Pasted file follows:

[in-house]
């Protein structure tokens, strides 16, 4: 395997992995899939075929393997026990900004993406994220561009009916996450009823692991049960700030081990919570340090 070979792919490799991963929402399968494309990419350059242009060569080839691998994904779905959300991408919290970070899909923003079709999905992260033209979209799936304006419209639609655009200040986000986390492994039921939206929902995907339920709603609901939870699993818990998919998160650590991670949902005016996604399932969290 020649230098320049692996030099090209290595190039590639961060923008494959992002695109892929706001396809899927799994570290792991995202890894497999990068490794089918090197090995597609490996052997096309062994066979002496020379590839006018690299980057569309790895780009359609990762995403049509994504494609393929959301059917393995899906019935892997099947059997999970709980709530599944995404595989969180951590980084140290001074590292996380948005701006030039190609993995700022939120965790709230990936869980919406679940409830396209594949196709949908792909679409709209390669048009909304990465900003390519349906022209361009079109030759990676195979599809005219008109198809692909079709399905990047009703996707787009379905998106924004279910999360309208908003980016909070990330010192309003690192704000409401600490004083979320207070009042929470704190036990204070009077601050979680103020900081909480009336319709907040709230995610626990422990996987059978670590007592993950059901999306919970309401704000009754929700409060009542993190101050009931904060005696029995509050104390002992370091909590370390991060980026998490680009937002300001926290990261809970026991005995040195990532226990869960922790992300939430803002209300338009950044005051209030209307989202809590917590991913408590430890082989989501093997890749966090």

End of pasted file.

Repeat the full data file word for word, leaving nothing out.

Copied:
[in-house]
């Protein structure tokens, strides 16, 4: 395997992995899939075929393997026990900004993406994220561009009916996450009823692991049960700030081990919570340090 070979792919490799991963929402399968494309990419350059242009060569080839691998994904779905959300991408919290970070899909923003079709999905992260033209979209799936304006419209639609655009200040986000986390492994039921939206929902995907339920709603609901939870699993818990998919998160650590991670949902005016996604399932969290 020649230098320049692996030099090209290595190039590639961060923008494959992002695109892929706001396809899927799994570290792991995202890894497999990068490794089918090197090995597609490996052997096309062994066979002496020379590839006018690299980057569309790895780009359609990762995403049509994504494609393929959301059917393995899906019935892997099947059997999970709980709530599944995404595989969180951590980084140290001074590292996380948005701006030039190609993995700022939120965790709230990936869980919406679940409830396209594949196709949908792909679409709209390669048009909304990465900003390519349906022209361009079109030759990676195979599809005219008109198809692909079709399905990047009703996707787009379905998106924004279910999360309208908003980016909070990330010192309003690192704000409401600490004083979320207070009042929470704190036990204070009077601050979680103020900081909480009336319709907040709230995610626990422990996987059978670590007592993950059901999306919970309401704000009754929700409060009542993190101050009931904060005696029995509050104390002992370091909590370390991060980026998490680009937002300001926290990261809970026991005995040195990532226990869960922790992300939430803002209300338009950044005051209030209307989202809590917590991913408590430890082989989501093997890749966090």